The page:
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Hepcat

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Everything posted by Hepcat

  1. They're briefcases for the office. Top level execs like to demonstrate that they busy themselves at home with only the most important matters and therefore don't carry thick briefcases. There could be more than four and of course in a multiplicity of colours. In addition to the briefcases SPP also released binders: It seems that the Digger, Daddy, Davey and Freddy Flameout binders listed in the above catalogue were available in red, yellow, green and black. Here are some pictures I've managed to find: SPP also released at least two more Weird-Ohs binders not shown in the above catalogue: So I count at least six different binders. Each was perhaps available in red, yellow, green, black and perhaps even teal. Plus at least one pencil case: I'm not sure how many different pencil cases there were or in how many different colours. All I know for sure is that any self-respecting Hawk Weird-Ohs enthusiast needs to have them all!
  2. Some of the parts are enclosed beneath the cardboard insert.
  3. What then were the last few comics you purchased? And now after taking a seventy year breather, do you not feel sufficiently refreshed to start adding to your collection again? e.g. all those issues from the late 1940's and early 1950's you missed out on at the time?
  4. Those LP's are wild cool! I remember seeing one of the "Big Daddy" Roth ones when I was actively accumulating vinyl LP's circa 1970. I have one other "Big Daddy" Roth LP you've not pictured: I like to relax to the sweet sounds of Rods 'n Ratfinks: But I don't have the Weird-Ohs or Silly Surfers LP's. I take it that yours are two separate albums. I believe I've seen an LP with the Weird-Ohs on the front of the sleeve and the Silly Surfers on the back.
  5. The difference is in the "use it or lose it" provisions of case law. Shakespeare understandably did nothing with respect to continuing to use his creations. (He died.) So his creations became "abandoned property" under Common Law (just like a couch you put out on the curb) and thus entered the public domain centuries before such concepts were even codified in acts of Parliament. DC though has kept Superman in very active publication since his creation. In no way, shape or form has he been "abandoned".
  6. Another fabulous Jay Scott Pike cover! Dolphin eventually became a love interest of Aquaman after Mera walked out on him.
  7. A Rat Fink figure proportional to the car and resembling the one pictured on the box is included. The inclusion of the fink figures made the slot cars too top heavy of course and they were very poor performers on any slot car track.
  8. The DC house ad that impressed me the most in the spring of 1962 though was this one: Since I've already posted the Atom and Hawkman comics from which the images in the above ad were taken, here's the Aquaman comic: And here's a Metal Men comic:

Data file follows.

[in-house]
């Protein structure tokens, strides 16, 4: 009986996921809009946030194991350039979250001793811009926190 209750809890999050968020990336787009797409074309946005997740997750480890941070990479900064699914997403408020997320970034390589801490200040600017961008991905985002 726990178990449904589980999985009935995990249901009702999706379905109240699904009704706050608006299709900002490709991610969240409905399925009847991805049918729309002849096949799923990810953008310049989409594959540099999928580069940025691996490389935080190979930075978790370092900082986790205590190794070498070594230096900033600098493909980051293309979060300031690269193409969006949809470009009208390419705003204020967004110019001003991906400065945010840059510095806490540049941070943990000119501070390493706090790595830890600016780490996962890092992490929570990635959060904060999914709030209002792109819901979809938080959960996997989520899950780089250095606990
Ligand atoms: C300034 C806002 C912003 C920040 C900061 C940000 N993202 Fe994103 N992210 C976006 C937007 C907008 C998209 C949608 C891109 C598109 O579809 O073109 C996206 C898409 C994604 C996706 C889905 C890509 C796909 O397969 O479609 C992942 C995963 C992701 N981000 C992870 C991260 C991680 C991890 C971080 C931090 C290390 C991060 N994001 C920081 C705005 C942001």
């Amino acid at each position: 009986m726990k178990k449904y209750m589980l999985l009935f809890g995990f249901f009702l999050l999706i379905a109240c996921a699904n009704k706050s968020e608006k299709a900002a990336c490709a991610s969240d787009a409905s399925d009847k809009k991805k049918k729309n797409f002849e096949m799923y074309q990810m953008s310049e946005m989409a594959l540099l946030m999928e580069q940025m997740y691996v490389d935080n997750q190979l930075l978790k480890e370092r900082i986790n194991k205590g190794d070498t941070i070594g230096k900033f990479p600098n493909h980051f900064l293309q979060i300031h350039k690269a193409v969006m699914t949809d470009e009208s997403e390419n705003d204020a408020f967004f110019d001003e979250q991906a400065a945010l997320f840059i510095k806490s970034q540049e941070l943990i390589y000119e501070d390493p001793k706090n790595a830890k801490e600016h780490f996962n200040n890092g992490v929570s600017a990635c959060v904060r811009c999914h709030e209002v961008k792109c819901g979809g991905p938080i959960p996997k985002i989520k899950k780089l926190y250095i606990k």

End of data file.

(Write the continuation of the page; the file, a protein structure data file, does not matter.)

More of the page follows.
9. I remember making the drive from London to Detroit circa 1985 thinking that a big city comic shop in the States must have all those Silver Age DCs that I hadn't been able to find in Canada. Well of course it did not. Worse yet was when I was in New York to take in a Mets series against the Pirates in 1986 or so and I decided to drop into the Batcave comic shop in Manhattan thinking that with a full page ad in Overstreet it must be big time. Well it was a tiny shop with minimal selection.
  10. A marsupial variant of Felix perhaps?
  11. Here's a Four Color with the fabled Krazy Kat!
  12. Count Dracula wasn't Madeline's only fan. She had many at Hammer Studios and elsewhere!
  13. Whoever wanted a woman with no fuss, no bother I'm guessing.
  14. Dracula by the book: His castle: And his favourite serving wench at the blood bank:
  15. Here's another house ad I admired that appeared in the very same comics as the "Atom" and "Hawkman" ads above:
  16. DC's Superman and Batman properties are therefore an excellent example of why it's not only not necessary to have expiration dates based on creation dates, but why basing these expiration dates on creation dates is an absolutely harebrained idea. For Superman and Batman to enter the public domain and thus have multiple publishers and thus storylines is beyond ridiculous.
  17. That one I've had for some 25 years: This one though was among my most exciting acquisitions last year: Here's the ad that Revell ran in publications such as Boy's Life in 1964-65 to advertise the two kits:
  18. I believe in the concept of intellectual property rights. The publishing, music and filmmaking industries and the livelihood of the participants in those industries are founded on intellectual property rights. Removing intellectual property rights would almost completely remove anyone's incentive to create such intellectual property. Moreover I don't see how the public's interest would be served if any johnny-come-lately fly-by-night operator could publish "Superman" or "Batman" comics. Legacy, continuity? Those concepts would go completely out the door. (Admittedly DC itself hasn't done much better than a passable job in that regard either.)
  19. I strongly disagree. I don't see how anyone but DC should have the right to Superman and Batman these days.